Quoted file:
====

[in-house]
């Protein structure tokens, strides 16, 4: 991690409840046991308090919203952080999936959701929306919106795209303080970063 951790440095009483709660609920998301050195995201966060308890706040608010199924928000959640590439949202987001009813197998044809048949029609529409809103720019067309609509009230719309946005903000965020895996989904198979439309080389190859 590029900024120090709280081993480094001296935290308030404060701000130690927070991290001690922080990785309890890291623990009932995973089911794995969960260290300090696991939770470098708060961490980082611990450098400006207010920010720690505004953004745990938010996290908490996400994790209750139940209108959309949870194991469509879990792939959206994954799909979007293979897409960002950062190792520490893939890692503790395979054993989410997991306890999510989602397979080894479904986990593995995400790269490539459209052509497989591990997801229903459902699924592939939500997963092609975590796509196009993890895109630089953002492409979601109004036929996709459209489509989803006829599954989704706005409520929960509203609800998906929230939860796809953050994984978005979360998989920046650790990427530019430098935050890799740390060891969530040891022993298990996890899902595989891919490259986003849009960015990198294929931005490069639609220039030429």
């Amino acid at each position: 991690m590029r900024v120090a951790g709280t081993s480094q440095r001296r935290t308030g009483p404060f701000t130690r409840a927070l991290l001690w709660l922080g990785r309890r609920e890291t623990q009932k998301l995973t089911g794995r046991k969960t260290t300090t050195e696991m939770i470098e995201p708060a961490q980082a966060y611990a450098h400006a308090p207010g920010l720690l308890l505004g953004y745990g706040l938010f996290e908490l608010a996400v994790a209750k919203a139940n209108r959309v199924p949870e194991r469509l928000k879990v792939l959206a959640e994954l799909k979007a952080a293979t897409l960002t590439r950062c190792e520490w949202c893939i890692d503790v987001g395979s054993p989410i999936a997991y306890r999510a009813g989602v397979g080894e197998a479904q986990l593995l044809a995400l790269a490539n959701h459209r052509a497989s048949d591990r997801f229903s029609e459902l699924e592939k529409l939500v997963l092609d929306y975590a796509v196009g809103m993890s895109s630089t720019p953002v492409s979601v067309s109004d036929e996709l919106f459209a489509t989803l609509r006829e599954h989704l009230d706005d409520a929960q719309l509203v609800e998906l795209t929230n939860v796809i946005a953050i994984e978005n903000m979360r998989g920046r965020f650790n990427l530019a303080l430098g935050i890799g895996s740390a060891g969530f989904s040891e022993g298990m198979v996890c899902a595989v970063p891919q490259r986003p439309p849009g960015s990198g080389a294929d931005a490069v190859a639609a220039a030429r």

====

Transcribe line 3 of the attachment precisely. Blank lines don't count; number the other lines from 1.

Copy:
């Amino acid at each position: 991690m590029r900024v120090a951790g709280t081993s480094q440095r001296r935290t308030g009483p404060f701000t130690r409840a927070l991290l001690w709660l922080g990785r309890r609920e890291t623990q009932k998301l995973t089911g794995r046991k969960t260290t300090t050195e696991m939770i470098e995201p708060a961490q980082a966060y611990a450098h400006a308090p207010g920010l720690l308890l505004g953004y745990g706040l938010f996290e908490l608010a996400v994790a209750k919203a139940n209108r959309v199924p949870e194991r469509l928000k879990v792939l959206a959640e994954l799909k979007a952080a293979t897409l960002t590439r950062c190792e520490w949202c893939i890692d503790v987001g395979s054993p989410i999936a997991y306890r999510a009813g989602v397979g080894e197998a479904q986990l593995l044809a995400l790269a490539n959701h459209r052509a497989s048949d591990r997801f229903s029609e459902l699924e592939k529409l939500v997963l092609d929306y975590a796509v196009g809103m993890s895109s630089t720019p953002v492409s979601v067309s109004d036929e996709l919106f459209a489509t989803l609509r006829e599954h989704l009230d706005d409520a929960q719309l509203v609800e998906l795209t929230n939860v796809i946005a953050i994984e978005n903000m979360r998989g920046r965020f650790n990427l530019a303080l430098g935050i890799g895996s740390a060891g969530f989904s040891e022993g298990m198979v996890c899902a595989v970063p891919q490259r986003p439309p849009g960015s990198g080389a294929d931005a490069v190859a639609a220039a030429r």